Legally Blonde 2: Red, White & Blonde
|Legally Blonde 2: |
Red, White & Blonde
Theatrical release poster
|Directed by||Charles Herman-Wurmfeld|
|Screenplay by||Kate Kondell|
by Amanda Brown
|Music by||Rolfe Kent|
|Edited by||Peter Teschner|
|Distributed by||MGM Distribution Co.|
|Box office||$124.9 million|
Legally Blonde 2: Red, White & Blonde (also referred to simply as Legally Blonde 2) is a 2003 American comedy film directed by Charles Herman-Wurmfeld and written by Kate Kondell. It is a sequel to the 2001 film Legally Blonde and the second film in the Legally Blonde series. It stars Reese Witherspoon (who also served as the film's executive producer) alongside an ensemble cast featuring Sally Field, Regina King, Jennifer Coolidge, Bruce McGill, Dana Ivey, Mary Lynn Rajskub, Bob Newhart, and Luke Wilson, with Coolidge and Wilson reprising their roles from the first film.
Although the story is set in Washington, D.C., the film was shot in the offices at Vivint Smart Home Arena (then the Delta Center), the Utah State Capitol in Salt Lake City, Utah, and the Illinois State Capitol in Springfield, Illinois. The supposed "aerial views" on Washington buildings were scale models built by the crew.
The film opened on July 2, 2003, to generally negative reviews from critics. Nevertheless, it was a box office success, grossing $90 million in North America and $125 million worldwide.
After the events of Legally Blonde, Elle Woods wants her Chihuahua, Bruiser, to reunite with his mother, because she would like Bruiser's mom to attend her wedding to Emmett. Elle hires a detective to find Bruiser's mother, only to discover that the owner of her dog's mother is C'est Magnifique, a cosmetics company that uses Bruiser's mother for "testing". She finds out that her law firm represents the C'est Magnifique Corporation and when she urges the firm to drop them as a client, she is fired.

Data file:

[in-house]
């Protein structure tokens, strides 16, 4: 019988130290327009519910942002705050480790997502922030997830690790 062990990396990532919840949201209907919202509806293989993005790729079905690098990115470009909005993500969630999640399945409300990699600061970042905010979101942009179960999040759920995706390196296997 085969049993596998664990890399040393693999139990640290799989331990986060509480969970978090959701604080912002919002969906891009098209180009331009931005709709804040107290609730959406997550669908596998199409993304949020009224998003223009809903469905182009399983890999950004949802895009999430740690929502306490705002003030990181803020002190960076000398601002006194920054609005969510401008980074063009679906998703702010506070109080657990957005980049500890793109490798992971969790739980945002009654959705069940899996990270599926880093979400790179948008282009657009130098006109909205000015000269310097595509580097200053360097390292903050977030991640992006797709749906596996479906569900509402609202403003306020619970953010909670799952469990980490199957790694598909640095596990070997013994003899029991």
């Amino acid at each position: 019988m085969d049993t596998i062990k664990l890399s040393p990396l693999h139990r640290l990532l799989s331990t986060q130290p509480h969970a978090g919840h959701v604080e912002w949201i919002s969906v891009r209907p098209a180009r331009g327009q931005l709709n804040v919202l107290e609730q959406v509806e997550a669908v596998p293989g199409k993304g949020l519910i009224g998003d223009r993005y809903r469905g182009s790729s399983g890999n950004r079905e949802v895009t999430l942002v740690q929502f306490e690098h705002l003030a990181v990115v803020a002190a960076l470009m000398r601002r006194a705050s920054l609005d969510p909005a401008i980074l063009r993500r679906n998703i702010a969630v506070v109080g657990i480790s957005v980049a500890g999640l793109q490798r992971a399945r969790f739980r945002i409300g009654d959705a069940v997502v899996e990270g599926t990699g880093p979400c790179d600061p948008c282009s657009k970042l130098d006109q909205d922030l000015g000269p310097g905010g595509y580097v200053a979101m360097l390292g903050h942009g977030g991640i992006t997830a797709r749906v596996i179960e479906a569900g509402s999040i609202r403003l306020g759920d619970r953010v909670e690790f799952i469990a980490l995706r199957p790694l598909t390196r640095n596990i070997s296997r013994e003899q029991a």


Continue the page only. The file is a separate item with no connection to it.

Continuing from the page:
Elle decides to leave Boston, where she and Bruiser have settled with her fiancé Emmett, and go to Washington, D.C., to work on Bruiser's Bill. Elle is upset that her dog's mother is in a make-up testing laboratory, and decides to take it upon herself to be the "voice for those who can't speak" and to outlaw animal testing.
While working for Congresswoman Victoria Rudd, Elle is met with skepticism and other barriers common to Washington politics. Rudd's member of staff, Timothy, sarcastically calls her "Capitol Barbie". There has even been a Barbie doll based on Elle Woods. After a variety of ups and downs including a failed attempt to improve her work environment by having her co-workers write compliments about one another and place them in the "snap cup", Elle starts to lose her faith in Washington politics.
Elle discovers that Bruiser is actually gay, after she is paged by "The Paws That Refreshes: A Doggy Day Spa". Bruiser has been affectionate with Leslie, a Rottweiller owned by Congressman Stan Marks, the Chairman of the Committee on Energy and Commerce which has jurisdiction over Bruiser's Bill. Elle also finds that Congresswoman Libby Hauser, the Ranking Member of the same committee, was a member of Elle's sorority Delta Nu. As a result, both Marks and Hauser warm to Elle and eventually come to support Bruiser's Bill.
Elle also discovers that Congresswoman Rudd has actually been working against her. Rudd has been doing so in an effort to satisfy the interests of a major campaign donor named "Bob" (who is never seen, but with whom Rudd has several telephone conversations). However, Rudd is eventually blackmailed into supporting Elle's petition because Rudd's Chief of Staff, Grace Rossiter, eavesdrops on a recorded conversation during which Rudd admits to Elle that she has been working against Bruiser's Bill in order to help Rudd's sponsors who want to continue with tests on animals. As Grace is appalled that Rudd lied to Elle and blamed it on her, Grace and Elle eventually reach a place of mutual respect, especially after Grace admits she came to Washington D.C. with an enthusiasm not unlike Elle's, but later lost that idealism when she discovered how dirty politics could really be.